The new museum putting Potsdam on the map

Published 17 March 2017

The billionaire software entrepreneur Hasso Plattner has made Potsdam an international art destination with the opening of his Museum Barberini.

  • From the Spring 2017 issue of RA Magazine, issued quarterly to Friends of the RA.

    “When you build a new museum, you can only lose,” says Hasso Plattner. He is standing in front of Water Lilies, one of the most beautiful Monets I’ve ever seen, in a museum he has just built. One of the richest men in Germany, and a collector of modern art masterpieces, he doesn’t seem like a loser. Except the building he has funded is not strictly new.

    Museum Barberini is a reconstruction of an 18th-century palace in Potsdam, a picturesque city bordering Berlin. “If I commission the best architect in the world,” the gregarious 73-year-old continues, addressing our group, “half of you won’t like it, whether it’s Libeskind or Foster or whoever I select, or whoever a competition selects. Something like the Guggenheim Bilbao: half of the people will find it great and the other half will say, ‘That doesn’t fit Potsdam’. Here the architecture is 100 per cent defined.”

    Frederick the Great commissioned the original palace in 1750 with Rome’s magnificent Palazzo Barberini in mind. The building helped bring Baroque splendour to Potsdam, a home of the Kings of Prussia – its imposing façade was set on the city’s Alter Markt (Old Market), a piazza enclosed by Italianate architecture. In the 19th century the Barberini hosted concerts, art exhibitions and literary readings, after a statute established its use by cultural associations. But it was destroyed in air raids during the Second World War, and Potsdam’s draw for tourists since the Berlin Wall fell has been Sanssouci, Frederick’s Versailles-style residence that escaped the bombs. Now a day trip from the German capital demands some extra hours, maybe an extra day, to take in both buildings.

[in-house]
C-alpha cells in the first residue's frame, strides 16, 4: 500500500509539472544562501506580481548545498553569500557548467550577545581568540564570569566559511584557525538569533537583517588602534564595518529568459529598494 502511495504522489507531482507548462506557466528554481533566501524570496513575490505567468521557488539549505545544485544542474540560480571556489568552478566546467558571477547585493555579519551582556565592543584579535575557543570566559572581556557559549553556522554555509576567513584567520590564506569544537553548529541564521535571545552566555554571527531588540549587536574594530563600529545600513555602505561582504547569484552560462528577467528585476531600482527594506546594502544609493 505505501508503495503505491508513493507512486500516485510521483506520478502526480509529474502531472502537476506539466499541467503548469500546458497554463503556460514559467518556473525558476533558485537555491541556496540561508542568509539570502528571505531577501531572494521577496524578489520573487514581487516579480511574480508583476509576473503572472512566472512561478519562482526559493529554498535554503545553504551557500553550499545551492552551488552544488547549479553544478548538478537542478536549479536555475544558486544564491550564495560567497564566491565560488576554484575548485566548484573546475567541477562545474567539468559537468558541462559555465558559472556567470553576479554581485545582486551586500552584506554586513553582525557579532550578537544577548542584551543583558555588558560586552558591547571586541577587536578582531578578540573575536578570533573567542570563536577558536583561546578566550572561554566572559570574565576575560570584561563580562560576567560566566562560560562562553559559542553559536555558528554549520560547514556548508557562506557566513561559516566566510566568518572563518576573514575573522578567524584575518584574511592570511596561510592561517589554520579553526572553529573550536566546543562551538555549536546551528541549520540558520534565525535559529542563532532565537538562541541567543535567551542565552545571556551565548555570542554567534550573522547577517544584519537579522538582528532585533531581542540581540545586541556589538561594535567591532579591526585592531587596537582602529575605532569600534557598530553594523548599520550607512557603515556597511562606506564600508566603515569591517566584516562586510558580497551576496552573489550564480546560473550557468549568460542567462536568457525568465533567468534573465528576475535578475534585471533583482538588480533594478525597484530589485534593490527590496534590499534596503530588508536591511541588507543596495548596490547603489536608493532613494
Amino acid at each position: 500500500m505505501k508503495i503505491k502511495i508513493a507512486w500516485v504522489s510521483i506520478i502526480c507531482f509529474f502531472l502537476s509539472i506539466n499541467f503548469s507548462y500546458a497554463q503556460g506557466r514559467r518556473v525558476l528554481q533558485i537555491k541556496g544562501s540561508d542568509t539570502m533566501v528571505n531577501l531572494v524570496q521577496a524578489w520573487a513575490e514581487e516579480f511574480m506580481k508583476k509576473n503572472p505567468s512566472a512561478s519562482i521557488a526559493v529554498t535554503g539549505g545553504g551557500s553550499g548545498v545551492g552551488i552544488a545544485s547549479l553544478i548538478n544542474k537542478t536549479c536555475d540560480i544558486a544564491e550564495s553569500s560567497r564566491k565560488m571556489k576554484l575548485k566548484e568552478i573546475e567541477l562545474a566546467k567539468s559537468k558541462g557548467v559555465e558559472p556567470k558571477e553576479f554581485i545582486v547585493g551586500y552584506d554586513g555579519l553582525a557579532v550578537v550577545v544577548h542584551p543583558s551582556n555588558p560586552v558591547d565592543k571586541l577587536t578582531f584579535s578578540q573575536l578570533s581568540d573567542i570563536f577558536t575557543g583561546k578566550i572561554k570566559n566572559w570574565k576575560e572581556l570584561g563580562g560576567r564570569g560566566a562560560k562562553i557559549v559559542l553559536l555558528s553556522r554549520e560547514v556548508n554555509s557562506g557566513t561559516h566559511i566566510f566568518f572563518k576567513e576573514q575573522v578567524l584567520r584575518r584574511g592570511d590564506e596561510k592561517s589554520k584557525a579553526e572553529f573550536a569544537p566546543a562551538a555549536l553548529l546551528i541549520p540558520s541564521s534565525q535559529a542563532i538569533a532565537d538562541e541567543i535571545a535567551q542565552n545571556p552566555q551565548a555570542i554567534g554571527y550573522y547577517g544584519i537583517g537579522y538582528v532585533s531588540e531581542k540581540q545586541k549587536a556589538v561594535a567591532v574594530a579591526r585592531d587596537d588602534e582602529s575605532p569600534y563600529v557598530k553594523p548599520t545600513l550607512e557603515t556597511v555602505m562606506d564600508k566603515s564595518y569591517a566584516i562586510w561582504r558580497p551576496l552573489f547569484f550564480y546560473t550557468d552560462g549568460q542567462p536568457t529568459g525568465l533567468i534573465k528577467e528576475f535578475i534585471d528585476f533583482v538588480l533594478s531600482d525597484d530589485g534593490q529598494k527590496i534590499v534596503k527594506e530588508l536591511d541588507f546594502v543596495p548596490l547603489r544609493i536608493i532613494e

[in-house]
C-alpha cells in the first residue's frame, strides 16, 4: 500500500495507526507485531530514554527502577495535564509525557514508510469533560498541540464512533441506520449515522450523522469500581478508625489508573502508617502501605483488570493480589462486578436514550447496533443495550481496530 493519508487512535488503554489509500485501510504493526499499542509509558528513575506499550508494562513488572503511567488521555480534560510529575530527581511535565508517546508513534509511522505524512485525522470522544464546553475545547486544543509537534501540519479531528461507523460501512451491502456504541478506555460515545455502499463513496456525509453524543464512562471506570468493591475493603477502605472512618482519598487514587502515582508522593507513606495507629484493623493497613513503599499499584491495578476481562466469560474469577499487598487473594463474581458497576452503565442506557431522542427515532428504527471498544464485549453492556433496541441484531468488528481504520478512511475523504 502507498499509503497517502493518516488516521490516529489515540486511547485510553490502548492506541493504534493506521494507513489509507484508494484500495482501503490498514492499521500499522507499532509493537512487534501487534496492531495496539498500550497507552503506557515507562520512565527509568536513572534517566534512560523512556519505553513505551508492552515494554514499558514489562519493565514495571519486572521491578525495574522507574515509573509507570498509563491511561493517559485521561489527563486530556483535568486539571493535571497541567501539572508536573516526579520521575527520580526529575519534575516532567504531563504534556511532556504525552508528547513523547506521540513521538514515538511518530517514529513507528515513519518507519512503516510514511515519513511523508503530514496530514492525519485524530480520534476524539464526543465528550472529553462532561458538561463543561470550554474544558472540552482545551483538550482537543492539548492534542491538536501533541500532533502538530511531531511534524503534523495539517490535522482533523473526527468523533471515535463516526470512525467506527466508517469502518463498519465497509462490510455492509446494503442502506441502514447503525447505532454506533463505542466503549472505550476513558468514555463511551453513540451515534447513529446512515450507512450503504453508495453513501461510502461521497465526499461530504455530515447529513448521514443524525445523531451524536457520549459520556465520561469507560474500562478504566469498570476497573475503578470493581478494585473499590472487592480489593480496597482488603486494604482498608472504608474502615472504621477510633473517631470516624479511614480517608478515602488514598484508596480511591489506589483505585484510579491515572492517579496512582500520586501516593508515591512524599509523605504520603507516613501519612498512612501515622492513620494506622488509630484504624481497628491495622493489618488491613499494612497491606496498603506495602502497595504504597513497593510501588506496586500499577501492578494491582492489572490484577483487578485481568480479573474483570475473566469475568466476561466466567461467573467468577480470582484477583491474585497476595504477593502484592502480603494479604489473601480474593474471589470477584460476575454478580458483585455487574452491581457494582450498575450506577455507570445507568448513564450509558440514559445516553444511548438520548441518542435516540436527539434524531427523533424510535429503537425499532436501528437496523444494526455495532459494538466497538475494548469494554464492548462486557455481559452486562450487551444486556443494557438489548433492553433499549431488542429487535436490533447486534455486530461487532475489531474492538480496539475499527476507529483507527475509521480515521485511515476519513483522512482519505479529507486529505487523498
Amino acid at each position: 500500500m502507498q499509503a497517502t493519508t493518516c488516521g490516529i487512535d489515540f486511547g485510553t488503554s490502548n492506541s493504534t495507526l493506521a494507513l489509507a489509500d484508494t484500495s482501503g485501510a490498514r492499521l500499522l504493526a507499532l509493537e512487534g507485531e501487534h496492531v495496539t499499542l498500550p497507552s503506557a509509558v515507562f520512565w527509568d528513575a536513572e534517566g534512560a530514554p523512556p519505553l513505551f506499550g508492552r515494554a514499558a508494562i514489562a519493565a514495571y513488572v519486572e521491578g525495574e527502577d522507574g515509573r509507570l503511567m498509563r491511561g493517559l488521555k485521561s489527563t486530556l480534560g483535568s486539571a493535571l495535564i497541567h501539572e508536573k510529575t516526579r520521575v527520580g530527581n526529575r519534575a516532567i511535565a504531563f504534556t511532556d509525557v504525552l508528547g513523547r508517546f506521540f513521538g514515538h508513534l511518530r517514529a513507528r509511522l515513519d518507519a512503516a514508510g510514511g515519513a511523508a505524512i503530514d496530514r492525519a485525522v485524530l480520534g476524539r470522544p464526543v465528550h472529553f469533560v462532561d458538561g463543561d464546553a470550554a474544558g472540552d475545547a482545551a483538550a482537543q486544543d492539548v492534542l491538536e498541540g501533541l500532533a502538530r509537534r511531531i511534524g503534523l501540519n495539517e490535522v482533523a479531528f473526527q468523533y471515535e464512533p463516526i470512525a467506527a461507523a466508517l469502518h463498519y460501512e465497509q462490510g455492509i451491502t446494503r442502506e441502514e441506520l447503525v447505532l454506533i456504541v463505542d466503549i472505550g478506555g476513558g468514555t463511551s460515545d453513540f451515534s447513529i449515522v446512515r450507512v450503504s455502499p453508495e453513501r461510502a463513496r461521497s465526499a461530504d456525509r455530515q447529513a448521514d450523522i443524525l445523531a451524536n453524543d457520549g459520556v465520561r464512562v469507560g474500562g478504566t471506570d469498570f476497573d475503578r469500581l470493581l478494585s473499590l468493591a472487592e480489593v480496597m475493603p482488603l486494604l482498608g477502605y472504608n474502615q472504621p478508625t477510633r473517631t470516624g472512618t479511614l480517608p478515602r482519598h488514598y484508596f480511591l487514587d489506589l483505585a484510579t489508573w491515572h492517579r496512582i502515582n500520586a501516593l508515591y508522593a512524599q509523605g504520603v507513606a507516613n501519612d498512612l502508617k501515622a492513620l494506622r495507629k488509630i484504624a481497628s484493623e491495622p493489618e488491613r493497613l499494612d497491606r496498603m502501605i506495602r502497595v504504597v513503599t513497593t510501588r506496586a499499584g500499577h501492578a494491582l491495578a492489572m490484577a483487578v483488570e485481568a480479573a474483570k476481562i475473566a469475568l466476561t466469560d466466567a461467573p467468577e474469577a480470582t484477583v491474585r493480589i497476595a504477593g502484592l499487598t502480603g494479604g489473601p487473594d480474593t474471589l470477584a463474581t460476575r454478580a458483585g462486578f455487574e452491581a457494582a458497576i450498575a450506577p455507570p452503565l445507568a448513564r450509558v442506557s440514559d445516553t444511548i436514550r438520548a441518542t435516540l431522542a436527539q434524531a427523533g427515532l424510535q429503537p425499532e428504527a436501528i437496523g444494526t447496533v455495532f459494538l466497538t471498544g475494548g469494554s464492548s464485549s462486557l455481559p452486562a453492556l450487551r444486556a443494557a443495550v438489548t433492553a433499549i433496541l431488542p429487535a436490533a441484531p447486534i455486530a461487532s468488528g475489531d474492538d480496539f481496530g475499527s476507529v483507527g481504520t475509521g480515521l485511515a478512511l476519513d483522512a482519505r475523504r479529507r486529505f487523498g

• Seventeen galleries strong, Museum Barberini is an expansive and exceptionally enjoyable place to view art. Its airy, elegantly proportioned rooms benefit from outstanding lighting design, allowing the Impressionism and Expressionist paintings in its opening exhibitions to appear their luminous best: the forms of Caillebotte’s sunflowers seem to grow to the sky in front of the eye, and a room full of water-themed works – the Seine and the sea, by artists including Signac and Sisley – floats the viewer away.

    Plattner made his fortune as co-founder of the German software giant SAP. While he will remain the museum’s patron, paintings he owns are only temporarily on loan, alongside works from 31 other collections, both public and private, from cities including Paris, St Petersburg, Denver and Dresden. Future exhibitions will borrow less, or not at all, from his holdings – in the summer, American art will feature from Washington’s Phillips Collection – and, over time, its own art collection will grow, and its identity become less defined by its benefactor.

    Plattner had considered other regions of the country for the museum, before deciding on East Germany, because its people had been “robbed twice” – by Communism and then by 1990s privatisation. “In two major steps millions of people lost all their assets. That made me think that if I make major investments, I should do it in the eastern parts of Germany… Berlin is blessed with state and private museums, and now Potsdam can make its presence felt with the Barberini.”

    Impressionism: The Art of Landscape and Modern Art Classics: Liebermann, Munch, Nolde, Kandinsky, Museum Barberini, Potsdam, until 28 May 2017


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